I am sitting outside the Westin, where, mercifully, several small spigots jut out from an overhang, sending out water spray that evaporates almost as quickly as it comes out, which cools the air slightly. All around me are hotels: Bally’s, the Flamingo, Caesars Palace, the Platinum, the Hilton Grand Vacations. All of them look large enough to house an entire county’s worth of people.
I am waist-deep in irony. Besides those who work here, I am surrounded by people who saved, planned and then came here for what I really don’t understand.
I am in the back of an SUV, the seat in front of me almost against my knees. The great wide open of southeastern Colorado rolls by the window. Except for Kerri, who’s driving, everyone has a laptop open. Phone calls are coming in, logistics are being hammered out, something about a hot air balloon. This is our rolling production office between locations.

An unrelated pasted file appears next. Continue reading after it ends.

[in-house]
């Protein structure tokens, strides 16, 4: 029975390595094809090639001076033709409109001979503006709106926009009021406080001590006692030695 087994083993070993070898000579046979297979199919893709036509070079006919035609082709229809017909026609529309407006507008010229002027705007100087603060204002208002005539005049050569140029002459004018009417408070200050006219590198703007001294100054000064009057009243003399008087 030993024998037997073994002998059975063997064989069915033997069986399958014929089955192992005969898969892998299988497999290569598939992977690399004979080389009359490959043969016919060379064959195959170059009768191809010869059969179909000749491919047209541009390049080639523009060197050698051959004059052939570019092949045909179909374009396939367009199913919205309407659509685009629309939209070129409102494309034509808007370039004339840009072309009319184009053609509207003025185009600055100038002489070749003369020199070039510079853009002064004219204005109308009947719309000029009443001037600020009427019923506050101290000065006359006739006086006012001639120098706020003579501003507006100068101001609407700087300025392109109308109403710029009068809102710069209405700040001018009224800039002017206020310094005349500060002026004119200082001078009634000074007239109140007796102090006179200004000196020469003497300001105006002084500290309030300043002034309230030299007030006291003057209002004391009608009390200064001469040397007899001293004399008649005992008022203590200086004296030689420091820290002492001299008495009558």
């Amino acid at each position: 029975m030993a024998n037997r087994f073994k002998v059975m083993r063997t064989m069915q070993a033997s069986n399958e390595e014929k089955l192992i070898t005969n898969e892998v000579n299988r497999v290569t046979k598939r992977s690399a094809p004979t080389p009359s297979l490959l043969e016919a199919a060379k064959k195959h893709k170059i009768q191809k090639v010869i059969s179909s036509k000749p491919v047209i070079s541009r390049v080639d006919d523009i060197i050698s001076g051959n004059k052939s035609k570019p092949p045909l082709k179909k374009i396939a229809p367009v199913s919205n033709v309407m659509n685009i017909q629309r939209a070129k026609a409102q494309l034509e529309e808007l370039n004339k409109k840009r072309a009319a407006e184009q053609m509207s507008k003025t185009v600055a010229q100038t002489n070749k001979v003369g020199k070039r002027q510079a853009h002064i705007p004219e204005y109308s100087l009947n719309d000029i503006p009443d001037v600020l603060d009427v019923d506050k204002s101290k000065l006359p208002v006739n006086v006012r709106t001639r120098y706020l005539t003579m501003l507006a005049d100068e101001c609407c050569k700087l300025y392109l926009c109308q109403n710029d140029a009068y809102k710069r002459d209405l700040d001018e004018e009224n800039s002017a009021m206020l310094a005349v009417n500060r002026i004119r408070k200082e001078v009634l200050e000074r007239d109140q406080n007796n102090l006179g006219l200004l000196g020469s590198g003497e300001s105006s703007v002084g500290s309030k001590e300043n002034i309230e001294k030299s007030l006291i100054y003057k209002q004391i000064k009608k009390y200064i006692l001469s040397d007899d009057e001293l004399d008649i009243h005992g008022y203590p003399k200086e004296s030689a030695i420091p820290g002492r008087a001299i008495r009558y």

We are in the homestretch of shooting 10 Things You Don’t Know About for H2. Only another month or so left to go. Our remaining locations will be in Colorado, Nevada and California. The next few weeks will be extremely hot.
Last night, we were in Lamar, Colorado. It was 98 degrees when we pulled in in the early evening. The multihour drive from the Denver airport was quite moving. Small towns with closed theaters, gas stations and department stores appeared out of nowhere. As quickly, they vanished.
For the last several days, I have been in and out of Philadelphia, working on the show that never ends, 10 Things You Don’t Know About. We started about 80 days ago and are over 40 shooting days in, with a ong way to go. I get off easy compared with the people on the production end. I really don’t know how they do it.